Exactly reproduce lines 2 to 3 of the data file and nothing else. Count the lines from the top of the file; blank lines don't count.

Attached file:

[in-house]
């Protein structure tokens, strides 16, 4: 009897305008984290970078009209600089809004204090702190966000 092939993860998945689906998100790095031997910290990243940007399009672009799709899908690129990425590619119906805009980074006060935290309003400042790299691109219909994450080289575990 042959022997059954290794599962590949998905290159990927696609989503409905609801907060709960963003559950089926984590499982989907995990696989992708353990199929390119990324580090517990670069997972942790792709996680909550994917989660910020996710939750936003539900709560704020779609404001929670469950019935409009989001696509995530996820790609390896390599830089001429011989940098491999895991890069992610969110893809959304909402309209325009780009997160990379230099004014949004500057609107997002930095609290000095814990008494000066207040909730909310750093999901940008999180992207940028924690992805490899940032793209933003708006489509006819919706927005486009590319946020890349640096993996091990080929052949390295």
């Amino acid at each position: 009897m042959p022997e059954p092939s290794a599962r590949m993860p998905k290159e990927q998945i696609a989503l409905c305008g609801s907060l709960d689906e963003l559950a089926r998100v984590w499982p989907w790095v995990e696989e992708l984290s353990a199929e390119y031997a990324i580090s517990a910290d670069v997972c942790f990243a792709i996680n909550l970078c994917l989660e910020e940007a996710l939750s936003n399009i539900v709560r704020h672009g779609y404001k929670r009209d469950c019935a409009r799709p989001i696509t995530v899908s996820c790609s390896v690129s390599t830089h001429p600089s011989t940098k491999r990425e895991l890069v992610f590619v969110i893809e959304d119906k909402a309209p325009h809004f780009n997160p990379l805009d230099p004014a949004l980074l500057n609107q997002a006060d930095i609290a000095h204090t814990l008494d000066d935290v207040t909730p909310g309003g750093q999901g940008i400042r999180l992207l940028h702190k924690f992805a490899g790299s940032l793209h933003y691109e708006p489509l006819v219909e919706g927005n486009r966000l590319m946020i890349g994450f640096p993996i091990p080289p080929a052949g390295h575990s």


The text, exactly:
């Protein structure tokens, strides 16, 4: 009897305008984290970078009209600089809004204090702190966000 092939993860998945689906998100790095031997910290990243940007399009672009799709899908690129990425590619119906805009980074006060935290309003400042790299691109219909994450080289575990 042959022997059954290794599962590949998905290159990927696609989503409905609801907060709960963003559950089926984590499982989907995990696989992708353990199929390119990324580090517990670069997972942790792709996680909550994917989660910020996710939750936003539900709560704020779609404001929670469950019935409009989001696509995530996820790609390896390599830089001429011989940098491999895991890069992610969110893809959304909402309209325009780009997160990379230099004014949004500057609107997002930095609290000095814990008494000066207040909730909310750093999901940008999180992207940028924690992805490899940032793209933003708006489509006819919706927005486009590319946020890349640096993996091990080929052949390295």
């Amino acid at each position: 009897m042959p022997e059954p092939s290794a599962r590949m993860p998905k290159e990927q998945i696609a989503l409905c305008g609801s907060l709960d689906e963003l559950a089926r998100v984590w499982p989907w790095v995990e696989e992708l984290s353990a199929e390119y031997a990324i580090s517990a910290d670069v997972c942790f990243a792709i996680n909550l970078c994917l989660e910020e940007a996710l939750s936003n399009i539900v709560r704020h672009g779609y404001k929670r009209d469950c019935a409009r799709p989001i696509t995530v899908s996820c790609s390896v690129s390599t830089h001429p600089s011989t940098k491999r990425e895991l890069v992610f590619v969110i893809e959304d119906k909402a309209p325009h809004f780009n997160p990379l805009d230099p004014a949004l980074l500057n609107q997002a006060d930095i609290a000095h204090t814990l008494d000066d935290v207040t909730p909310g309003g750093q999901g940008i400042r999180l992207l940028h702190k924690f992805a490899g790299s940032l793209h933003y691109e708006p489509l006819v219909e919706g927005n486009r966000l590319m946020i890349g994450f640096p993996i091990p080289p080929a052949g390295h575990s």